The Korean-made GONJIAM suffers from none of the classic issues of found footage. The characters are not insufferable, the setup is, by its nature, never boring and the continuous filming is entirely justified.
Seven twenty-somethings travel to ‘the most haunted building in Korea’ to live-stream footage for a YouTube channel, “Haunted Times.” Jeong Beom-sik aims to attract as many views as possible in order to earn ad revenue. The tech he gives his crew is impressive, including motion-activated cameras, a drone, and personal cameras, which – strapped to the chest of each crewmember – record both their point of view and their facial reactions. And just in case the ghosts don’t show up, the director has a few tricks up his sleeve.
The most intriguing thing about GONJIAM is something it has in common with CANNIBAL HOLOCAUST – an interest in the exploitative side of filmmaking. What (or who) are you prepared to sacrifice to get the footage? How far is too far? But despite a strong beginning, this tantalising idea fades away under the sheer bulk of supernatural grue that dominates the third act. GONJIAM is an all-singing all-dancing bag of horror tropes – and while it’s very entertaining, not much of it is original. It lifts the long-black-hair ghost from works like RINGU, time/reality manipulation from THE BLAIR WITCH PROJECT, and black-eyed demon possession from, well, everywhere. More disappointingly, the hi-tech elements such as the motion capture camera and the drone never pay off, despite their setup.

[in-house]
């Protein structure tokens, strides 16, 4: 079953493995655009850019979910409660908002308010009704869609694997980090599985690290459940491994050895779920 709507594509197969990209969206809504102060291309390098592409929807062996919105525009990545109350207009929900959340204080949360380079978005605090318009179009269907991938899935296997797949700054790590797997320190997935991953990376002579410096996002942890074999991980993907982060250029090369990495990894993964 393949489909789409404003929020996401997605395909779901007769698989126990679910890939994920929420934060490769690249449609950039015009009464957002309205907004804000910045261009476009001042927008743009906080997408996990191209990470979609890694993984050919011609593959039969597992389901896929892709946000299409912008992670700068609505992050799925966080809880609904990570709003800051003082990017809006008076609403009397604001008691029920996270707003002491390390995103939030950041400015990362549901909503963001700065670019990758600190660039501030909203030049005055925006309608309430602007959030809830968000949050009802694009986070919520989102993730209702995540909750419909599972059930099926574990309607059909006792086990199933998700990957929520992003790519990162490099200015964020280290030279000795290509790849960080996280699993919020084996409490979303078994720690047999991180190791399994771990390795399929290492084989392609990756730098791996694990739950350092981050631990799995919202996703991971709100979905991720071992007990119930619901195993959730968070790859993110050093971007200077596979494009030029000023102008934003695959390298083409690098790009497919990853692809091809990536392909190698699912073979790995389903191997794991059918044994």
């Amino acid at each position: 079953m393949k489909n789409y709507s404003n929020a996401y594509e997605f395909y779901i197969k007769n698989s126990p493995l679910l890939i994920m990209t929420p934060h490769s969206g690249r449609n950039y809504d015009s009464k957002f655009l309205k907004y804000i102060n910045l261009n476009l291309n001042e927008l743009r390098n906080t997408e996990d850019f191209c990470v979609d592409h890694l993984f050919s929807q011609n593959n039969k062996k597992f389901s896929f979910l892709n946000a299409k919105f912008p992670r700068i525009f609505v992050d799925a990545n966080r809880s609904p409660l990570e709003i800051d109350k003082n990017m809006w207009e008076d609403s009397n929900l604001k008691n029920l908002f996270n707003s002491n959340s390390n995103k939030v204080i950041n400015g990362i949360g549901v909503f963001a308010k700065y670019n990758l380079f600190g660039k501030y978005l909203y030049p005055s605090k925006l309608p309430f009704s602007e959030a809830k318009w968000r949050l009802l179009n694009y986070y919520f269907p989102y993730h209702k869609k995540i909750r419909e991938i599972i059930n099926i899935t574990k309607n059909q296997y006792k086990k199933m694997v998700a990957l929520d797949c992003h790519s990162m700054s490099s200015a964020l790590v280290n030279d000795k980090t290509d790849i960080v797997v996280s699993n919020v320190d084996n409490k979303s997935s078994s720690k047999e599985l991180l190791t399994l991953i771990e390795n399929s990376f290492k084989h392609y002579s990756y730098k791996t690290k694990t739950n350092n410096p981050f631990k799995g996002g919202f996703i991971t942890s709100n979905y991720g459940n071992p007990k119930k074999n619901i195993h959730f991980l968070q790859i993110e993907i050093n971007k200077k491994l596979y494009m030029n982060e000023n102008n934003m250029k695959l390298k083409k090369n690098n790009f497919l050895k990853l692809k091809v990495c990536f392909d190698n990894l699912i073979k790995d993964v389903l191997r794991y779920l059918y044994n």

“…despite a muddled ending, GONJIAM is good fun, and proves that the found footage ‘genre’ is just as alive as the rest of horror cinema (or at least, no less dead).”
Ironically the most effective scene (which owes a great debt to the finale of [REC]) is very stripped down, featuring one character with nothing but a torch mounted POV camera, alone in the dark. Of course, she’s not actually alone. It’s a heart-stopping sequence, alternating between her narrow illuminated viewpoint and the terror in her eyes as she searches desperately for an escape. At this point most viewers will be biting their nails with fear. Unfortunately, they will then have to sit through the rest of the third act. Having blown their load with [REC]-like heights of hysteria, the filmmakers then proceed to throw every other horror-film ending at you in the hope that something will stick – with the result that the film finishes rather like a damp squib, leaving us in the dark with unfulfilled expectations.
But despite a muddled ending, GONJIAM is good fun, and proves that the found footage ‘genre’ is just as alive as the rest of horror cinema (or at least, no less dead). If you haven’t seen [REC] or THE BLAIR WITCH PROJECT it may even impress and surprise you. Its worst sin is that its more interesting ideas disappear in amongst the third-act carnage.